The tubes have been buzzing over a new Department of Energy report on the US wind energy market, which came up with the low-low average cost for wind energy of $25 per megawatt-hour for a certain type of electricity purchase agreement (more on that later). According to some of our friends on the Internets that works out to 2.5¢ per kilowatt-hour, which certainly seems to spell doom for the long term prospects of coal, nuclear, oil, and even that “other” low cost fuel, natural gas.
Before you break out the pom-poms, though, the aptly named 2013 Wind Technologies Market Report contains some important caveats about that $25 figure as well as other findings. We covered the report’s wind tech export angle in brief earlier this week, so now let’s pick apart the cost angle.
The Average Cost Of Wind Energy
First off, the report repeatedly cautions that the 2013 sample size is small compared to previous annual wind energy reports. The 2013 sample size is also significantly smaller than this year’s crop of wind turbine installations, which will make up the 2014 report.
Looking first at the installed cost per MW (megawatt, not megawatt-hour) for wind turbines, the report comes up with an average cost of $1,630 per kW (kilowatt, not kilowatt-hour). That’s an impressive $300 drop from the 2012 annual report, and a whopping $600 drop from the 2010 average.
But, notsofast on that $1,630. Here’s the key qualifier included in the report:
With just 11 projects totaling 650 MW, however, the 2013 sample size is limited, perhaps enabling a few projects to unduly influence the weighted average.
The report goes on to note that the 2014 sample will be much larger, at 16 projects totaling more than 2 GW (gigawatts). Based on that sample, the report puts the 2013 average closer to $1,750 per kW. That’s still pretty impressive, but the small sample size is a red flag.
As the report emphasizes, wind conditions also vary from region to region, so when you start to break the average down you’re going to see that regional variation affect the cost of individual projects, with costs trending upwards once you get out of the nation’s high-quality wind interior.
Power Purchase Agreements And The Cost Of Wind Power
Power purchase agreements (PPAs) are quickly becoming the financing deal of choice for wind as well as solar power. The report notes that PPAs for wind energy reached a new low on 2013, pegging the figure at $25 per MWh or 2.5¢ per kWh. However, once again the report cautions that the 2013 sample size is small. On top of that, most of the projects in the sample are located in the aforementioned high-quality wind interior, where costs are lower. Here’s how the report expresses it:
After topping out at nearly $70/MWh for PPAs executed in 2009, the national average levelized price of wind PPAs that were signed in 2013 (and that are within the Berkeley Lab sample) fell to around $25/MWh nationwide — a new low, but admittedly focused on a sample of projects that largely hail from the lowest – priced Interior region of the country.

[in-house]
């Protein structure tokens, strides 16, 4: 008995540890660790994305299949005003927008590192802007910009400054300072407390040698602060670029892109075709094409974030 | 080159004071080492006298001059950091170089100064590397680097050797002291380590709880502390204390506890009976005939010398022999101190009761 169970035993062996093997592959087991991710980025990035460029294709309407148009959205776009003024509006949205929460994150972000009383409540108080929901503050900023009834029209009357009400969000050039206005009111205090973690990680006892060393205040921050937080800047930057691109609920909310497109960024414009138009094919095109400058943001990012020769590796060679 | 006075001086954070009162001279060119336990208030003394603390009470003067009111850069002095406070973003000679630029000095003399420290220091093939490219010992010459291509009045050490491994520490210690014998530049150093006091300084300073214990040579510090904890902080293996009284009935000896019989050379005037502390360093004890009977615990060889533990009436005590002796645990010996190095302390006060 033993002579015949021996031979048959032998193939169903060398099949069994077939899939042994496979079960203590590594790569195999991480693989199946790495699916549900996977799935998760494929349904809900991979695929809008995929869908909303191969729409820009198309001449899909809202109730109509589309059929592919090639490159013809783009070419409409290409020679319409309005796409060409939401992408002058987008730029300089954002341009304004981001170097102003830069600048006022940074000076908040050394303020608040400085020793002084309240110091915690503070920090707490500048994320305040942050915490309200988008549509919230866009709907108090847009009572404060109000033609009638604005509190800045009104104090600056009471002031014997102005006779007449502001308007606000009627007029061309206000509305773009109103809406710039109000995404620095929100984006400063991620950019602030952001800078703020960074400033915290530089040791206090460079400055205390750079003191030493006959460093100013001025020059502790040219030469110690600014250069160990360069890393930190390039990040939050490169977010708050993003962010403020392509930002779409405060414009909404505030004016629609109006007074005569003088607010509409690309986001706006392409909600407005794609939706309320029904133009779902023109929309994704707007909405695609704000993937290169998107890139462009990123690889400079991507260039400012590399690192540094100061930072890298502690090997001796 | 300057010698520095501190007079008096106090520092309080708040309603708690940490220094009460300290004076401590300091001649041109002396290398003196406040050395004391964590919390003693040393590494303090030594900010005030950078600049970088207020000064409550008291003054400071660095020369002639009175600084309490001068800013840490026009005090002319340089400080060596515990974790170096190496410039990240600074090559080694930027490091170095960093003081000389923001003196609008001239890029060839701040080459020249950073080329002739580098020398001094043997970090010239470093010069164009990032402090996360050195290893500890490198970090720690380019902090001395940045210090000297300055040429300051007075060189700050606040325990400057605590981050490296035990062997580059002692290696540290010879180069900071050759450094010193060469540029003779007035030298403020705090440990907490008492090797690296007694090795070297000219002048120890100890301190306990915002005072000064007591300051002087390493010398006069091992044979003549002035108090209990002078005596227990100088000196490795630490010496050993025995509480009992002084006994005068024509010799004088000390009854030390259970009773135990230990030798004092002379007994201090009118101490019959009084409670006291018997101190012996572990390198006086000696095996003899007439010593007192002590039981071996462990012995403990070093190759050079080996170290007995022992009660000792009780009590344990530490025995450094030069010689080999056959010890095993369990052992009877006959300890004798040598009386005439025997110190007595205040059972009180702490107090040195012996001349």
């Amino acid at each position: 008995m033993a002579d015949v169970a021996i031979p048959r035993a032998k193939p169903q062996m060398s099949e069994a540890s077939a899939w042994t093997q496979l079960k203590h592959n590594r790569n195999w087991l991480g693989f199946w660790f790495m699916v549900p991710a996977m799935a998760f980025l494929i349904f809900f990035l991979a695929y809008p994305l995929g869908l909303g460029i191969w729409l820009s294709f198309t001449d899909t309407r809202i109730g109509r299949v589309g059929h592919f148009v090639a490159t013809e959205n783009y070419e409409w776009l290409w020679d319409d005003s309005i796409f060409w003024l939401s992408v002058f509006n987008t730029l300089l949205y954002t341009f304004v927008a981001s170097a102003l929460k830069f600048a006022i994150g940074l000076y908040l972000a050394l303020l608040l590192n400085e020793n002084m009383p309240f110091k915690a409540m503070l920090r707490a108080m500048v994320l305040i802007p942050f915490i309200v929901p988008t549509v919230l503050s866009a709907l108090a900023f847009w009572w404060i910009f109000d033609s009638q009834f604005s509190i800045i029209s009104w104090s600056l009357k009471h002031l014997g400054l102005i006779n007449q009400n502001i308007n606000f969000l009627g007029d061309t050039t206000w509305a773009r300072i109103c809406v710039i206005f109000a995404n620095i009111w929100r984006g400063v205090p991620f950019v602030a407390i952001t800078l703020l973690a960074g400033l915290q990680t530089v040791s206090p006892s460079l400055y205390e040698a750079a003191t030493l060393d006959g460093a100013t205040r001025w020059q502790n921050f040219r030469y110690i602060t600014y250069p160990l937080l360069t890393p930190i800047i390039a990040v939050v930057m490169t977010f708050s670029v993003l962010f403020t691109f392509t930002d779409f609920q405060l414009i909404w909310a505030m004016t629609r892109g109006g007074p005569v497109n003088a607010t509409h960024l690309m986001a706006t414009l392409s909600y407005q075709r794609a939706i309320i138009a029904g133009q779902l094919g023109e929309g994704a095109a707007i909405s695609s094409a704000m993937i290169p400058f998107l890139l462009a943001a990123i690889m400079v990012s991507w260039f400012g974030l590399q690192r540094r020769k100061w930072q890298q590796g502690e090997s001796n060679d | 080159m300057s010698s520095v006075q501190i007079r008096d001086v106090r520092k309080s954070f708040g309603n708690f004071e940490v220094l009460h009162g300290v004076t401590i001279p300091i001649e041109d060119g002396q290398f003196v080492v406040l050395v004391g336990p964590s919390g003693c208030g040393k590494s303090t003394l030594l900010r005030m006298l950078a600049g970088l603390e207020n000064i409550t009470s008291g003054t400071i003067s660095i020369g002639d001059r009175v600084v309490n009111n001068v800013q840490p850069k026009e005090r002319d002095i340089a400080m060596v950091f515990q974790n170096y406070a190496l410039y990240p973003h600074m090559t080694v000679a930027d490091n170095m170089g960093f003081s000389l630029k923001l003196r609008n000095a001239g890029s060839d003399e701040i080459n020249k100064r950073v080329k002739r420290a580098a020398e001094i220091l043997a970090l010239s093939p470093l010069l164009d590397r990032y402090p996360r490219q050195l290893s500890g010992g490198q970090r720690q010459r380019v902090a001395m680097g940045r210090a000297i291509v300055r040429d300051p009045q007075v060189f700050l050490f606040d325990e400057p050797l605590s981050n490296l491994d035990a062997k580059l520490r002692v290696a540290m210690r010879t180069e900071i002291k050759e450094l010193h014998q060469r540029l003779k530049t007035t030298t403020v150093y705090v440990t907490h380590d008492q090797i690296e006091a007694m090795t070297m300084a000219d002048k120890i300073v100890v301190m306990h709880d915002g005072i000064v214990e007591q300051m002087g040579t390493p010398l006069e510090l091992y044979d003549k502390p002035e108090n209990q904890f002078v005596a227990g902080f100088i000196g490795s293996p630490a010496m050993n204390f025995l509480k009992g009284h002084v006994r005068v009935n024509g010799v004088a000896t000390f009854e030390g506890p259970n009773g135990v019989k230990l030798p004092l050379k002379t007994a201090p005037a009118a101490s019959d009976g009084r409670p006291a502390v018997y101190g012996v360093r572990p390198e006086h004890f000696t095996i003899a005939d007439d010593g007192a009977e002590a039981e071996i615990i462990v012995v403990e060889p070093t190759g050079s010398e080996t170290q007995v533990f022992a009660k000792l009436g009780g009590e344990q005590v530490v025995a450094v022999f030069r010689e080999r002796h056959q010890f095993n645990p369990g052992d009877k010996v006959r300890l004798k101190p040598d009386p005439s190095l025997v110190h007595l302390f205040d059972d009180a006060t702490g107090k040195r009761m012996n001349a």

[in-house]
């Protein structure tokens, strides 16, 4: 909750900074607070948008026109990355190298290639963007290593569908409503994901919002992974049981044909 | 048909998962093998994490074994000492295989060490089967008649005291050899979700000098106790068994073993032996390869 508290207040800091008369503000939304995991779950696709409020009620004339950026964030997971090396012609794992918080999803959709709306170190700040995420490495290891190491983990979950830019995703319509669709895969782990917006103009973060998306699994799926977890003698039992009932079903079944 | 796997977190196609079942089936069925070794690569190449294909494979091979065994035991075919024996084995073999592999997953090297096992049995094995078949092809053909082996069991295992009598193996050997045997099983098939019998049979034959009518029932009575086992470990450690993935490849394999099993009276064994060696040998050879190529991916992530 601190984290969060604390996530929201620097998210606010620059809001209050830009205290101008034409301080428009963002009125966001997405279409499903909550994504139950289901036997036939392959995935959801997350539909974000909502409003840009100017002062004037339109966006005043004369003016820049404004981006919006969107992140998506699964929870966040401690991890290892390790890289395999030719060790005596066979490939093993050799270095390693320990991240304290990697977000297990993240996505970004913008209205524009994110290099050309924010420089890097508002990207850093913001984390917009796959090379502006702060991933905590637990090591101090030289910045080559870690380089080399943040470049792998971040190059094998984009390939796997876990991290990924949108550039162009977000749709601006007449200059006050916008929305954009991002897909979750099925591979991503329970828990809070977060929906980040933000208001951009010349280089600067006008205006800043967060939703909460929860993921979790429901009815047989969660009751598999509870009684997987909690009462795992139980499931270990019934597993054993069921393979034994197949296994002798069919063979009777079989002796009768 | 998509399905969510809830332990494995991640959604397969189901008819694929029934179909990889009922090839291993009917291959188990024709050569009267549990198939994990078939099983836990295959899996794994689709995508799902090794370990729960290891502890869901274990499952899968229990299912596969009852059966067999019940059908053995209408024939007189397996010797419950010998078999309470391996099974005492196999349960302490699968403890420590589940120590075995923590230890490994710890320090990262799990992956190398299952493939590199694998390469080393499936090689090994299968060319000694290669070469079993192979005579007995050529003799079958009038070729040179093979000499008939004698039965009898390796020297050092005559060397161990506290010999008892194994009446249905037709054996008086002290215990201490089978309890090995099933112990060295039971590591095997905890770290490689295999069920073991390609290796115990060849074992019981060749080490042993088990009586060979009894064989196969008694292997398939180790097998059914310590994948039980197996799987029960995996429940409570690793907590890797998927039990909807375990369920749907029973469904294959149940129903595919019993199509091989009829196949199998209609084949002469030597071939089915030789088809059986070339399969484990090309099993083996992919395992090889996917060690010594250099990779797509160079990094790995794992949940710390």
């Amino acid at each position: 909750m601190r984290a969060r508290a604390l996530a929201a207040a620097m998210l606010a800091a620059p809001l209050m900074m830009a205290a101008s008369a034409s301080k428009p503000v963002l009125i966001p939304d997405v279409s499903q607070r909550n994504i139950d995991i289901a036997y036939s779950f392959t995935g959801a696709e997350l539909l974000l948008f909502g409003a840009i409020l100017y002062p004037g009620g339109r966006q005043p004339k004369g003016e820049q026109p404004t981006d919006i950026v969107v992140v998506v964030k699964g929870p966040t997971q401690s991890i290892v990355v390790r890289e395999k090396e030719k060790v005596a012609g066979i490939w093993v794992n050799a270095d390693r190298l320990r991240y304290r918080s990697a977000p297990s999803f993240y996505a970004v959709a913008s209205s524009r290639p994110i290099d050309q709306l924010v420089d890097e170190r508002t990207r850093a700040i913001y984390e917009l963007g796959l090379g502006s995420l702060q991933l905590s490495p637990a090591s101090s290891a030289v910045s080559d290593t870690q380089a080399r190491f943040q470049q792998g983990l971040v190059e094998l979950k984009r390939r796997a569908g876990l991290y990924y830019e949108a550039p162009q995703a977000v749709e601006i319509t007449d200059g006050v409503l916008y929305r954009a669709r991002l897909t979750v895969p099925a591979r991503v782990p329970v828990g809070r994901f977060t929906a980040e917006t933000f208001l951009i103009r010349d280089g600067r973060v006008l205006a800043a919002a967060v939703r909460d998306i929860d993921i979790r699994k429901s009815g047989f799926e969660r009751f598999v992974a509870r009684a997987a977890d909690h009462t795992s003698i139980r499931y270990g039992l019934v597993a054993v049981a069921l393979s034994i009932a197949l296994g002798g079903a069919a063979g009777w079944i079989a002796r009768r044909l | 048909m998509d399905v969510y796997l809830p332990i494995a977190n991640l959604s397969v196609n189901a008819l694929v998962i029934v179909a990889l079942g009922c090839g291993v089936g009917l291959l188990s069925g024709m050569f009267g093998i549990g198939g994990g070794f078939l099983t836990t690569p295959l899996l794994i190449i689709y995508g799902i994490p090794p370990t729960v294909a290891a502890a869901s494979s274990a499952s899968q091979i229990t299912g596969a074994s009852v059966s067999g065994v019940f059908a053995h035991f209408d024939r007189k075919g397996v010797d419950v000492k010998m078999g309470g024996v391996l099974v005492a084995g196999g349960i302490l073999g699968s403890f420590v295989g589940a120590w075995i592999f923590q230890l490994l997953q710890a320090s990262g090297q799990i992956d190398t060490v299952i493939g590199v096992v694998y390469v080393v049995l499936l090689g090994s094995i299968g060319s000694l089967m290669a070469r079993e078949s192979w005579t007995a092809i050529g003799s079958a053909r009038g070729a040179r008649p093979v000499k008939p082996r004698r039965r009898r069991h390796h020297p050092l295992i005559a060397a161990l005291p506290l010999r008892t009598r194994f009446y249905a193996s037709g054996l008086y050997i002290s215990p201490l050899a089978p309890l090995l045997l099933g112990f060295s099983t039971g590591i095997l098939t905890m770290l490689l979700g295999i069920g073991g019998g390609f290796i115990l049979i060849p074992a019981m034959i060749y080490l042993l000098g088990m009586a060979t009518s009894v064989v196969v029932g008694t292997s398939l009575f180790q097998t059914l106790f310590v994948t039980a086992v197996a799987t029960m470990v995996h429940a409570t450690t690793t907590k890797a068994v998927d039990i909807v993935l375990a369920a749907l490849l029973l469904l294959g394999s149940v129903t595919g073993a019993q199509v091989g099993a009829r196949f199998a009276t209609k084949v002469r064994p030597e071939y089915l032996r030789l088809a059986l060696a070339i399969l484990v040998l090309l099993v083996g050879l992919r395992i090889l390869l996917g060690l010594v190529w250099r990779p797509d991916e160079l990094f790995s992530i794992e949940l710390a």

On the other hand, the report notes that within the low-priced Interior, new turbines are more likely to be installed in lower-quality wind areas. Since the cost of PPAs is nevertheless continuing to drop, this indicates that the latest generation of wind turbines is on a technology trend that enables a continued decline, even in less than optimal wind areas (see page 58 of the report for a more detailed discussion).
So, How Low Can Wind Energy Go?
Okay, so we cheated a bit with that headline. If the national average cost for PPAs is $25 per MWh, then it’s a given that in a number of places, costs are already lower.
If you guessed the Interior, that would be correct. The report pegs the average PPA at $22 per MWh in that region.
Even with the caveats, the report is confident that wind PPAs will give natural gas a run for the money over the next 25 years, at least in the Interior (see p. 60 for a detailed discussion):
Based on our sample, wind PPA prices are most competitive with wholesale power prices in the Interior region. The average price stream of wind PPAs executed in 2013 also compares favorably to a range of projections of the fuel costs of gas-fired generation extending out through 2040.
We’re going to go out on a limb and say that even if the national average cost of wind energy does not continue its recent track record of significant decline, technology improvements are still going to enable some downward movement in the national average, and wind will beat the pants off other fossil fuels in some regions.
In that tech category we’re going to include tweaks to wind turbine towers that will drive down shipping and construction costs, as illustrated by the new GE Space Frame turbine tower.
That’s not even counting the addition of offshore wind energy to the mix, which will be happening anydaynow despite some roadblocks to Atlantic Coast wind development that can be traced to the Koch brothers (yes, these Koch brothers).